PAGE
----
Figure 30 shows a specific example where the input voltage, VIN, exceeds the positive supply voltage (+VS) by 500 mV or more. Much of what happens in the circuit depends on the supply characteristics. If +VS can sink the current, one of the upper input steering diodes conducts and directs current to +VS. Excessively high current levels can flow with increasingly higher VIN. As a result, the datasheet specifications recommend that applications limit the input current to 10 mA.
If the supply is not capable of sinking the current, VIN may begin sourcing current to the operational amplifier, and then take over as the source of positive supply voltage. The danger in this case is that the voltage can rise to levels that exceed the operational amplifier absolute maximum ratings. In extreme but rare cases, the absorption device triggers on while +VS and –VS are applied. If this event happens, a direct current path is established between the +VS and –VS supplies. The power dissipation of the absorption device is quickly exceeded, and the extreme internal heating destroys the operational amplifier.
Another common question involves what happens to the amplifier if an input signal is applied to the input while the power supplies +VS or –VS are at 0 V. Again, the result depends on the supply characteristic while at 0 V, or at a level below the input signal amplitude. If the supplies appear as high impedance, then the operational amplifier supply current may be supplied by the input source via the current steering diodes. This state is not a normal bias condition; the amplifier most likely does not operate normally. If the supplies are low impedance, then the current through the steering diodes can become quite high. The current level depends on the ability of the input source to deliver current, and any resistance in the input path.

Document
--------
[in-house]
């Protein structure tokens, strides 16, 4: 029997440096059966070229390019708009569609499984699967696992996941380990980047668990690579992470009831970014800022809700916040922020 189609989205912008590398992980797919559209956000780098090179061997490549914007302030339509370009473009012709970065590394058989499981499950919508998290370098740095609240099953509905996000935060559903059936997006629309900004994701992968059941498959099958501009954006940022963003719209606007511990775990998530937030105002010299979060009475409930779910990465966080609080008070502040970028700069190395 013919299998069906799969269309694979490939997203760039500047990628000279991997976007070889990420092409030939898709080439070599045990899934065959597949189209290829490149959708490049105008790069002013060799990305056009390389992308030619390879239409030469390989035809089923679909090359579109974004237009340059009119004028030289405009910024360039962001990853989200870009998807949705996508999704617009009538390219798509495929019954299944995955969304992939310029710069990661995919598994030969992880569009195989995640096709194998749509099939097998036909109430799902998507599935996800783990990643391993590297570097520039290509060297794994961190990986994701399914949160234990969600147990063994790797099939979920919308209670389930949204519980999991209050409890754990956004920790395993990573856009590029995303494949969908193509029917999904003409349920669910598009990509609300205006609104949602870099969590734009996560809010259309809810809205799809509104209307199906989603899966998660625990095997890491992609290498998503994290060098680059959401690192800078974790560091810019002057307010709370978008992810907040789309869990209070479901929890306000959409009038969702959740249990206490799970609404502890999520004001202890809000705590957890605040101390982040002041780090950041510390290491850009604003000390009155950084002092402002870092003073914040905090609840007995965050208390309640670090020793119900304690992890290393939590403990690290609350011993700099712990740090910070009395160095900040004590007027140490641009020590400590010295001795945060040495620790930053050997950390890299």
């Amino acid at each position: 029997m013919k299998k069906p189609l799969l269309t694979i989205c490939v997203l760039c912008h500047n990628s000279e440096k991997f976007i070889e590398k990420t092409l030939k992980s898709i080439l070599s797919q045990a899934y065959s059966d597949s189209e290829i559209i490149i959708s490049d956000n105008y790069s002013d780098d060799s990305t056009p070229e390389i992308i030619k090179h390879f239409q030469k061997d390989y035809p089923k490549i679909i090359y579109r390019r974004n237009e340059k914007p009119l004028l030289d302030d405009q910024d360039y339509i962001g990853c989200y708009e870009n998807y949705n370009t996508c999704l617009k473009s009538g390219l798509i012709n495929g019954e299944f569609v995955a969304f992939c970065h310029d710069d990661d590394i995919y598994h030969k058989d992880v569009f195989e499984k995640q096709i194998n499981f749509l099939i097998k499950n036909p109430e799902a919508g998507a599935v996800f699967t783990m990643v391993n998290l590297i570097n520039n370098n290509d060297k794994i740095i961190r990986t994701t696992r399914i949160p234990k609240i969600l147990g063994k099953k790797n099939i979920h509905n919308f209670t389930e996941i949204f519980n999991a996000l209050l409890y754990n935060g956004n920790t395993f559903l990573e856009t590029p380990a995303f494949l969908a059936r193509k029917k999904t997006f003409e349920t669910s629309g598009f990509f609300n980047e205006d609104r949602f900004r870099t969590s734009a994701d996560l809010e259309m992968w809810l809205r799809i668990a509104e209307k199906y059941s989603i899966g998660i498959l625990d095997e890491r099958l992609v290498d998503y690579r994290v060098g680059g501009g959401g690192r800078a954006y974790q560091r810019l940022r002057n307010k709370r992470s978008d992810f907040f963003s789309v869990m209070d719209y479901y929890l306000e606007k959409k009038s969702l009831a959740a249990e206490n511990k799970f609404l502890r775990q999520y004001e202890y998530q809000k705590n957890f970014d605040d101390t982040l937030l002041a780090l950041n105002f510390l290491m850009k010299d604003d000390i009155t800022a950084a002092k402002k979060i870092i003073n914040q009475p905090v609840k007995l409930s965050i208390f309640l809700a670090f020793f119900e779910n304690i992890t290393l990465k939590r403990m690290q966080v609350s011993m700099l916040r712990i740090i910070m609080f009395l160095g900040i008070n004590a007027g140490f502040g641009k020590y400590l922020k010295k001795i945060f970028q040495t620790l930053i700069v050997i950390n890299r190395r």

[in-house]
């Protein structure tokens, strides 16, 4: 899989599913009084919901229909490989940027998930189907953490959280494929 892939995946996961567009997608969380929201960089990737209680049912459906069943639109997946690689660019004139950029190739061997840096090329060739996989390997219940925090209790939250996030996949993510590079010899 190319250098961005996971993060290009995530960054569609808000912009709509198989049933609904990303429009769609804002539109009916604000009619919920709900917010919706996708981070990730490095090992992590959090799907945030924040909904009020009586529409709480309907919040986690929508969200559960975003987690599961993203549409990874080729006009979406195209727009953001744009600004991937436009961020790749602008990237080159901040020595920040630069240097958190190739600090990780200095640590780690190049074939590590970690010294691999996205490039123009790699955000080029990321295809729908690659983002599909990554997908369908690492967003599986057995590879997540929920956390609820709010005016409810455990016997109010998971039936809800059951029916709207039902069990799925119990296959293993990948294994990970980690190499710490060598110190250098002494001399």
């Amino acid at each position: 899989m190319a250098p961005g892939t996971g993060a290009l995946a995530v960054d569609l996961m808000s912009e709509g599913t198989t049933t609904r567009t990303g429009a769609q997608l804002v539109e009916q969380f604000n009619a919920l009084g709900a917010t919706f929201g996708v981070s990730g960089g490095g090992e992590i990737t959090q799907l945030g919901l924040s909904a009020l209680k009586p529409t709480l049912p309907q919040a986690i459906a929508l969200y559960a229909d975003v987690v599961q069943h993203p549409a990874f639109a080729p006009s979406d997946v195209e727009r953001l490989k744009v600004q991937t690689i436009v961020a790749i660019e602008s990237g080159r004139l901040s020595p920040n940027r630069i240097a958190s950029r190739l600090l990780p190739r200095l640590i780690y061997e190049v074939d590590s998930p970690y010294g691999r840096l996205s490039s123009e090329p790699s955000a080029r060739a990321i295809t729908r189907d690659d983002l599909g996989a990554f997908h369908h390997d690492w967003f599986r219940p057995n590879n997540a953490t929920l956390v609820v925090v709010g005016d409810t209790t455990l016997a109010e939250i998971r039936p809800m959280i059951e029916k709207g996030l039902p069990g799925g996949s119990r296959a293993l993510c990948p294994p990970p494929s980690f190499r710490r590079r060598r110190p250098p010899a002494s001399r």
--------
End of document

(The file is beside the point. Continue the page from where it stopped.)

If there is an uncertainty about the ability of the supply to absorb this current, external zener diodes may be added to the supply pins; see Figure 30. The zener voltage must be selected such that the diode does not turn on during normal operation. However, the zener diode voltage must be low enough so that the zener diode conducts if the supply pin begins to rise above the safe operating supply voltage level.
The OPA161x series op amps operate from ±2.25-V to ±18-V supplies while maintaining excellent performance. The OPA161x series can operate with as little as +4.5 V between the supplies and with up to +36 V between the supplies. However, some applications do not require equal positive and negative output voltage swing. With the OPA161x series, power-supply voltages do not need to be equal. For example, the positive supply could be set to +25 V with the negative supply at –5 V.
In all cases, the common-mode voltage must be maintained within the specified range. In addition, key parameters are assured over the specified temperature range of TA = –40°C to +85°C. Parameters that vary with operating voltage or temperature are shown in the Typical Characteristics.
The input terminals of the OPA1611 and the OPA1612 are protected from excessive differential voltage with back-to-back diodes, as Figure 31 shows. In most circuit applications, the input protection circuitry has no consequence. However, in low-gain or G = +1 circuits, fast ramping input signals can forward bias these diodes because the output of the amplifier cannot respond rapidly enough to the input ramp. This effect is illustrated in Figure 17 of the Typical Characteristics. If the input signal is fast enough to create this forward bias condition, the input signal current must be limited to 10 mA or less. If the input signal current is not inherently limited, an input series resistor (RI) or a feedback resistor (RF) can be used to limit the signal input current. This input series resistor degrades the low-noise performance of the OPA1611 and is examined in the Noise Performance section. Figure 31 shows an example configuration when both current-limiting input and feedback resistors are used.